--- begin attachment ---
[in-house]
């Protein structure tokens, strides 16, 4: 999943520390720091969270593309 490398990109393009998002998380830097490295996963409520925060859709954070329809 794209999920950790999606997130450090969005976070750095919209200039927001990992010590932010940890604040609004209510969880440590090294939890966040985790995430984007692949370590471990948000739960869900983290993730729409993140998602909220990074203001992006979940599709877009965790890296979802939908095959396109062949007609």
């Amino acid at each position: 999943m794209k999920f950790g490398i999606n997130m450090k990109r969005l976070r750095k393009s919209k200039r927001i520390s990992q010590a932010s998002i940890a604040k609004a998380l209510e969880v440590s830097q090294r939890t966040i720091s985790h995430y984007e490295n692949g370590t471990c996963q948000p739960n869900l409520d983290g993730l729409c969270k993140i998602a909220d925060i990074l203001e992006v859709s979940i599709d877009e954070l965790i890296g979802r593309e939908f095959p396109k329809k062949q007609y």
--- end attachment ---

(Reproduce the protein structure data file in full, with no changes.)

[in-house]
């Protein structure tokens, strides 16, 4: 999943520390720091969270593309 490398990109393009998002998380830097490295996963409520925060859709954070329809 794209999920950790999606997130450090969005976070750095919209200039927001990992010590932010940890604040609004209510969880440590090294939890966040985790995430984007692949370590471990948000739960869900983290993730729409993140998602909220990074203001992006979940599709877009965790890296979802939908095959396109062949007609």
């Amino acid at each position: 999943m794209k999920f950790g490398i999606n997130m450090k990109r969005l976070r750095k393009s919209k200039r927001i520390s990992q010590a932010s998002i940890a604040k609004a998380l209510e969880v440590s830097q090294r939890t966040i720091s985790h995430y984007e490295n692949g370590t471990c996963q948000p739960n869900l409520d983290g993730l729409c969270k993140i998602a909220d925060i990074l203001e992006v859709s979940i599709d877009e954070l965790i890296g979802r593309e939908f095959p396109k329809k062949q007609y």